While most students in Skagit County prepare to start the school year with online-only instruction, some will be heading back into classrooms.
Though public schools in the area have announced they will begin the school year mostly online, some private schools intend to hold in-person classes.
“We believe it’s best for the students,” said Aubrey Fautheree, principal at Skagit Adventist Academy in Burlington. “We all made it through last spring (online), but even in the best-case scenarios it wasn’t the quality of learning that students get in school.”
Mount Vernon Christian School and Immaculate Conception Regional School in Mount Vernon also intend to hold in-person classes.
While Gov. Jay Inslee recommended last week that all schools — public and private — begin the school year online, he made clear that was a recommendation, not a mandate.
While Skagit County Health Officer Howard Liebrand said he agrees with Inslee’s recommendation overall, he said schools that have the resources and ability to safely reopen should do so.
“If it can be done in a safe manner, we should do what we can to have in-person schooling,” Liebrand said.
For Mount Vernon Christian School, the decision to move toward in-person learning was influenced by guidance from the Centers for Disease Control and Prevention (CDC) and the American Academy of Pediatrics, Mount Vernon Christian School Superintendent Jeff Droog said.
“We all — public, private, parents, teachers — we all want that in-person instruction,” Droog said. “We wouldn’t be doing in-person instruction every other year if we didn’t believe it was the best approach.”
Schools that go in person will comply with health and safety regulations set out by the CDC, state and local health departments, and the state Office of the Superintendent of Public Instruction, Fautheree and Droog said.
“We’re following all the guidelines to the letter,” Fautheree said.
Those plans include mandatory face coverings, daily temperature checks, changes to pick-up and drop-off sites, reduced class sizes with physically distanced desks, and reducing the amount of student movement in the buildings.
At both schools, students will remain with their classes for things such as recess. Older students who would normally move from classroom to classroom for different subjects will this year stay in place while teachers move from classroom to classroom instead.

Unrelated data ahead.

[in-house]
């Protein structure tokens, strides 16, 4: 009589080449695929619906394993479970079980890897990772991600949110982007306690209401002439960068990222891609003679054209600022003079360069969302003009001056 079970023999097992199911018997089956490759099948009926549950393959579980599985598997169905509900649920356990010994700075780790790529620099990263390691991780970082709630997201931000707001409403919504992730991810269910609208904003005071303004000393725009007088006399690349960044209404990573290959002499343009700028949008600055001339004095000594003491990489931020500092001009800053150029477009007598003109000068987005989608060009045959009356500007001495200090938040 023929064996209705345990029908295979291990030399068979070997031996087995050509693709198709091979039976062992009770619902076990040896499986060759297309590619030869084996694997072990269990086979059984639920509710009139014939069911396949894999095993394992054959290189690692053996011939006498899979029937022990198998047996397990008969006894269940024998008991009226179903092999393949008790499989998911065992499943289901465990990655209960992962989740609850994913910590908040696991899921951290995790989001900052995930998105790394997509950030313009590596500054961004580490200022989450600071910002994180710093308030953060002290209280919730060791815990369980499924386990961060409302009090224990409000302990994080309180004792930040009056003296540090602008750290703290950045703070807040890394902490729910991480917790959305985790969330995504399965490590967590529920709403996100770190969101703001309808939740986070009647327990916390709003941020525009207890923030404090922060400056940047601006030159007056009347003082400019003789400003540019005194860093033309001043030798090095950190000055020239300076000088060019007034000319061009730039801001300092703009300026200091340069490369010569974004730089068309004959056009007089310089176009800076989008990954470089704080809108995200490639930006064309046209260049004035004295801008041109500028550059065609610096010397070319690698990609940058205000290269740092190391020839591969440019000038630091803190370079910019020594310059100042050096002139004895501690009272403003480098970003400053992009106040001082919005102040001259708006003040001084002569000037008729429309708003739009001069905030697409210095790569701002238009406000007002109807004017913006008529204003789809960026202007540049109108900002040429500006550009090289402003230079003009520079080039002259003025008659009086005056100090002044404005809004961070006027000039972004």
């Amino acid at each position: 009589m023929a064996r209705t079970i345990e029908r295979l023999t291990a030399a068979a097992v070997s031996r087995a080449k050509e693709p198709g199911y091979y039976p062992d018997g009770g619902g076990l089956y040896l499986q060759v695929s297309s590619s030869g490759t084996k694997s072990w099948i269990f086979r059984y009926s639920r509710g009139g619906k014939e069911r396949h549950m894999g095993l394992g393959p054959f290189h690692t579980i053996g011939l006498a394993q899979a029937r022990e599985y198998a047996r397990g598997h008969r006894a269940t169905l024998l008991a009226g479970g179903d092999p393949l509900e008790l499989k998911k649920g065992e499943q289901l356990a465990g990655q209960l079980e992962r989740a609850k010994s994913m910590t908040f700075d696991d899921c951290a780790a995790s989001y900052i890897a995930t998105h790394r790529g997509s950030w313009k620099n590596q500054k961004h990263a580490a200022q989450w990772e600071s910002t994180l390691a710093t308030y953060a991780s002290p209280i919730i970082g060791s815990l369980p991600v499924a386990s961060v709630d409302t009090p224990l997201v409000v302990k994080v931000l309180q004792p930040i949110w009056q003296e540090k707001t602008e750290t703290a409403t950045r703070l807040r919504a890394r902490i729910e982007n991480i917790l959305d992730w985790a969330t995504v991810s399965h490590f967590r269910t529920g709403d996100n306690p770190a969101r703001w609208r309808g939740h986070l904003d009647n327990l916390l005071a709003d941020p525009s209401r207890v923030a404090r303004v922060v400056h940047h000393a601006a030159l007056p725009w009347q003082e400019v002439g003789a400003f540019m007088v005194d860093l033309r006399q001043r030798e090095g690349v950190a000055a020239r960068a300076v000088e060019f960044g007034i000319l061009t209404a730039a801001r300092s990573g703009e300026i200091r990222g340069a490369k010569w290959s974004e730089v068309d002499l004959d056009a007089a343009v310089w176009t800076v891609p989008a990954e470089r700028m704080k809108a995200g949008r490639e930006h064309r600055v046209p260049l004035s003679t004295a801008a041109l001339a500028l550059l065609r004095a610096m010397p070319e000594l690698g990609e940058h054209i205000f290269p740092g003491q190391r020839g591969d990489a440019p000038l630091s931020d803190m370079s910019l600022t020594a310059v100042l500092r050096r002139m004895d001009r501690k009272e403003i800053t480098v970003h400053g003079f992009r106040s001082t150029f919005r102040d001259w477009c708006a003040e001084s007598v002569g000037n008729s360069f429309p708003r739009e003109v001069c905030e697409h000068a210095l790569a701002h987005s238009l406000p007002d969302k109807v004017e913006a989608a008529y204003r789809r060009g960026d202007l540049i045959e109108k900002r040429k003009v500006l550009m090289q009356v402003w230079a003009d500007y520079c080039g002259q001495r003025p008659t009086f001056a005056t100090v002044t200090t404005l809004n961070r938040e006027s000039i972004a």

“We have a plan in place,” Droog said. “We believe it’s as good as we can have right now.”
Mount Vernon Christian had planned for an early start to school — Aug. 17 — so that teachers and students could get in-person training on an online teaching model should the school be required to shut down in the coming months, Droog said.
“Our goal was: Let’s get them in school and teach them all the systems for remote learning and do assessments and see where they’re at socially, emotionally and cognitively,” he said.
The start date has now been pushed back to Sept. 1.
One of the reasons is so that the school can receive its back-ordered hand-washing stations, which have been purchased for every classroom that does not already have a hand-washing station.
Another reason was because of an increase in enrollment, Droog said.
In the span of about a week after public school districts in Skagit County began announcing their plans for online learning, Droog said the school’s enrollment increased by about 90 students — nearly one-third of the school’s usual about 300-student population.
With increased enrollment and reduced class sizes comes the need for additional teachers, Droog said. The school has added five teachers this year, he said.
There has also been increased interest in Skagit Adventist Academy, Fautheree said. However, the school will not accept more students than it can accommodate.
“When we get full, we’re able to say no more,” Fautheree said.
Private schools such as Skagit Adventist Academy and Mount Vernon Christian don’t have the same requirements to provide meals and transportation as public schools do, Droog said.
“That allows us to pivot and flex because we have less things we need to do,” he said.
Even with plans in place to bring students back, this year will be unlike previous ones, Fautheree said.
“The adjustments that we’re all having to make is going to be the biggest challenge,” he said. “Whatever we think it’s going to look like on Day One, by Day Two we’re going to have to make adjustments.”
Should the schools need to close, both administrators say they will be able to transition easily to remote learning as they did last spring.
“If we have to pivot again, it wouldn’t be that different from what we did previously,” Fautheree said. “We went online every day with our kids, our teachers were face-to-face via technology the entire spring.”
Preventing that need will take the whole school community, Fautheree said.
The school is telling its parents about the need for proper safety precautions away from school.
“What they do at home is going to have an impact on what we’re able to do at school,” Fautheree said. “One person can mess it up for all of us. So we have to work together as a community to make this work.”